September 13, 2004 | Special Report on Department of Homeland Security
The Patriot Act is a controversial law, some provisions of which
will soon require reauthorization. In the post-9/11 world, it is
important to understand just what the legislation permits and what
it does not. While Congress and the President have constitutional
obligations to protect Americans against attacks by foreign actors,
that does not mean that the use of such power is always wise or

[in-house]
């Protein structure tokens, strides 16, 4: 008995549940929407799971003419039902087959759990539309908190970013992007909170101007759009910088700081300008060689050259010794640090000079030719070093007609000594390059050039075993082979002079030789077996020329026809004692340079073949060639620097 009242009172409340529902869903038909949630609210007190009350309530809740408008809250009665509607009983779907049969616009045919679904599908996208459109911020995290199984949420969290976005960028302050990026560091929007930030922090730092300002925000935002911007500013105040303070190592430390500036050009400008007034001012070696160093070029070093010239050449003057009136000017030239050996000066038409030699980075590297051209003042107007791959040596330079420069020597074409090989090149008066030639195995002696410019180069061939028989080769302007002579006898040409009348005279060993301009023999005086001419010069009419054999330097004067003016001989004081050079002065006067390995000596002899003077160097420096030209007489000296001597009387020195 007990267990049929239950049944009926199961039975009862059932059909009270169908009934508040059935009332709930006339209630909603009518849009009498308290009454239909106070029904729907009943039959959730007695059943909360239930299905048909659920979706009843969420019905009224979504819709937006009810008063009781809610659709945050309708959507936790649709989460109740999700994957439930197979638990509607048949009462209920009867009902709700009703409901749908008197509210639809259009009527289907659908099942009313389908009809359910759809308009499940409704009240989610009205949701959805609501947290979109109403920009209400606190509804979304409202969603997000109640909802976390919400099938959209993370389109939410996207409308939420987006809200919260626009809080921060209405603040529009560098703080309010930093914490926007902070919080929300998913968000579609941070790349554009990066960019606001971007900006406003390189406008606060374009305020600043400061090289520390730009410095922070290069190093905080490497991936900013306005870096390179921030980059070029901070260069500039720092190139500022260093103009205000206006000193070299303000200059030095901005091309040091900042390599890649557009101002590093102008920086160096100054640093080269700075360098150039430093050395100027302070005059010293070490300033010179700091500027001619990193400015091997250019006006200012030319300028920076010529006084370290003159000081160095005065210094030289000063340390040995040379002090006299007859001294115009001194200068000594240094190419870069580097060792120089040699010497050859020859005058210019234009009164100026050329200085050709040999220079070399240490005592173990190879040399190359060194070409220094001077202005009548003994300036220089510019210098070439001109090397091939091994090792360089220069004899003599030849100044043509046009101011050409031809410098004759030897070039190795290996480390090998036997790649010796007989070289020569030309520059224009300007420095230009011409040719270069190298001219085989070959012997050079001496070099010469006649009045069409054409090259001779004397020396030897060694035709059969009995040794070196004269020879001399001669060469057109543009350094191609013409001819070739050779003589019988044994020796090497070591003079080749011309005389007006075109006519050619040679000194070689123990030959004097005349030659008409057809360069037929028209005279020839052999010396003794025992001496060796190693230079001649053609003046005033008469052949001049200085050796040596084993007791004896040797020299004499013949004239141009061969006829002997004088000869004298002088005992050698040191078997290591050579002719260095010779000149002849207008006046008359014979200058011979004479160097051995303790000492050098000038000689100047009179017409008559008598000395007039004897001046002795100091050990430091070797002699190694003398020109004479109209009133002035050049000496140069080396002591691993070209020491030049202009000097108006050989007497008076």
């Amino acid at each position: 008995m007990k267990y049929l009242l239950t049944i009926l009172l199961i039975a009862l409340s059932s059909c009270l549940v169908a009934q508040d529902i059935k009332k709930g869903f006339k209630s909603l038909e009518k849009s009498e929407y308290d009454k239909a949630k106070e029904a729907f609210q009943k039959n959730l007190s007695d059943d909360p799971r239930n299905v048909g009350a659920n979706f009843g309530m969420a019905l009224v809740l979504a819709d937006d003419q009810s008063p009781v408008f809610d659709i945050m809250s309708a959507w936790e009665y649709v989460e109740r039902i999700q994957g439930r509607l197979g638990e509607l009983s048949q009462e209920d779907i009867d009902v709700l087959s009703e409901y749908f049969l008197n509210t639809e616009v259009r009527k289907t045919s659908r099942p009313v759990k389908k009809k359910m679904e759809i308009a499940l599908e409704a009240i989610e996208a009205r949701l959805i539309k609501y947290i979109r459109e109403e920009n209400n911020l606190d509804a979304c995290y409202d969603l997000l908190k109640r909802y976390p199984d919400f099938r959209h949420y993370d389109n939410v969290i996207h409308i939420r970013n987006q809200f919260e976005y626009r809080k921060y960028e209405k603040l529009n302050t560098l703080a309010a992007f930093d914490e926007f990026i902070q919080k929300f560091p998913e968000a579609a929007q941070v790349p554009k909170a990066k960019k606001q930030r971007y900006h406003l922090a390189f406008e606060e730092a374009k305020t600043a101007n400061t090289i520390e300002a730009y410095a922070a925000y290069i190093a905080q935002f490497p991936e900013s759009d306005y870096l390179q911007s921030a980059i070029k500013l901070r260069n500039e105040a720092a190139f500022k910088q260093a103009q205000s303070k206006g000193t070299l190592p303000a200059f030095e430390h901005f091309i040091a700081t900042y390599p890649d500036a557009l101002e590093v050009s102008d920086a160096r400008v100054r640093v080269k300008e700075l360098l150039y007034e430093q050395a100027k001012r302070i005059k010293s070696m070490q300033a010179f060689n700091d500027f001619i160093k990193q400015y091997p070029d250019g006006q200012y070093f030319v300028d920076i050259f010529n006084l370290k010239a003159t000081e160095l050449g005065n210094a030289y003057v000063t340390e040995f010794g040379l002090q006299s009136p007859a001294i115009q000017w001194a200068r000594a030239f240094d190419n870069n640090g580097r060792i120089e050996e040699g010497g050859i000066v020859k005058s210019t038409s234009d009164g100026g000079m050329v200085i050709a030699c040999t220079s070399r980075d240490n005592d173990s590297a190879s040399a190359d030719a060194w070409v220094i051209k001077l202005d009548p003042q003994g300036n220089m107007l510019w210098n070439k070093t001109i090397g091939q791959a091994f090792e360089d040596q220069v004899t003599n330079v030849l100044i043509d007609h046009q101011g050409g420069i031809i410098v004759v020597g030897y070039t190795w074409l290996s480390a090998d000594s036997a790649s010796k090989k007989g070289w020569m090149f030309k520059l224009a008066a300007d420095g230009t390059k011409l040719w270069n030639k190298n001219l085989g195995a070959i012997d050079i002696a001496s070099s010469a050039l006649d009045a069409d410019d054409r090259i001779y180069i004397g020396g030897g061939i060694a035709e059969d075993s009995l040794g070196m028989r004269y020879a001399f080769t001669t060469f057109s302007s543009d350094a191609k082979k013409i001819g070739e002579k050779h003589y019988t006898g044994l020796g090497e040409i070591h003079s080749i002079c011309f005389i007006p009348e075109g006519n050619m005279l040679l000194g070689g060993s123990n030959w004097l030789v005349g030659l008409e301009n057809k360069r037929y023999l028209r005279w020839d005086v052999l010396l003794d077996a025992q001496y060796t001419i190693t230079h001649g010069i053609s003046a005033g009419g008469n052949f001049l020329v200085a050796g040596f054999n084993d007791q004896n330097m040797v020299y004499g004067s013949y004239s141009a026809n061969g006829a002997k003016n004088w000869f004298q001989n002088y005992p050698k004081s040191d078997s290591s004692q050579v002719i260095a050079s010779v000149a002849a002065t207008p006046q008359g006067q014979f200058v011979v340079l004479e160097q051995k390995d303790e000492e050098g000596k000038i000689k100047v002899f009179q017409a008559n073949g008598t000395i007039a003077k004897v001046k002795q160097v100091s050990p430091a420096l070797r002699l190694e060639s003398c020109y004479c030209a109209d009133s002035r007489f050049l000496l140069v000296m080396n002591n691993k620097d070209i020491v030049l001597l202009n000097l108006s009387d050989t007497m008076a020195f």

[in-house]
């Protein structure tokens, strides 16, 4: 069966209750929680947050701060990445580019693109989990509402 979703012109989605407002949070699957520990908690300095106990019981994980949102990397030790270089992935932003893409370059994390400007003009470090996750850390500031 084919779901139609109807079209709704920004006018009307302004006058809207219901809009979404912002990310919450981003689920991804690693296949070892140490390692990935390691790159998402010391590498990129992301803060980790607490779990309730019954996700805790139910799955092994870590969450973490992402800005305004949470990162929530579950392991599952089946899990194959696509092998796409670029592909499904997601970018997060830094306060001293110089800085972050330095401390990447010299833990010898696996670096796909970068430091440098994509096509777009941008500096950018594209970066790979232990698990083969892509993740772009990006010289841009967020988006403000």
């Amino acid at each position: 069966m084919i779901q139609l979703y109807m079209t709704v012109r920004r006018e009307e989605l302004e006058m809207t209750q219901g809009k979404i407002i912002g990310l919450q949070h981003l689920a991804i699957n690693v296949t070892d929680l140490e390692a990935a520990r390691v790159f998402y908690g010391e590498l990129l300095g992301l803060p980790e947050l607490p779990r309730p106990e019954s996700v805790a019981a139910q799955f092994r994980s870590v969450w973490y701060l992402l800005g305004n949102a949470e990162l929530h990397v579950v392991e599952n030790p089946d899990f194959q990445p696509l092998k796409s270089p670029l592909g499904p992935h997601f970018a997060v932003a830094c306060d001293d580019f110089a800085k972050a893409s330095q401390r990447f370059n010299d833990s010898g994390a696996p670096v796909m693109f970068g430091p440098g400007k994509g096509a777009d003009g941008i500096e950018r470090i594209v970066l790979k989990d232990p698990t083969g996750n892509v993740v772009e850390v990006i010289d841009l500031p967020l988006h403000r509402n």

necessary. The Patriot Act has come to symbolize an overstepping of
the executive branch's power. Unfortunately, that image is based
largely on misinformation.
This Special Report describes specifically what powers the Patriot Act grants, the need for these powers, the safeguards built into the Patriot Act, and how it has been used so far.
Contributors include former Attorney General of the United States Edwin Meese, III, Deputy Attorney General of the United States James Comey, Undersecretary for Border and Transportation Security Asa Hutchinson, William J. Bennett, legal analyst Paul Rosenzweig, and homeland security expert James Jay Carafano.
Read The Patriot Act Reader: Understanding the Law's Role in the Global War on Terror (PDF) - Edited by Paul Rosenzweig, Alane Kochems, and James Jay Carafano, Ph.D.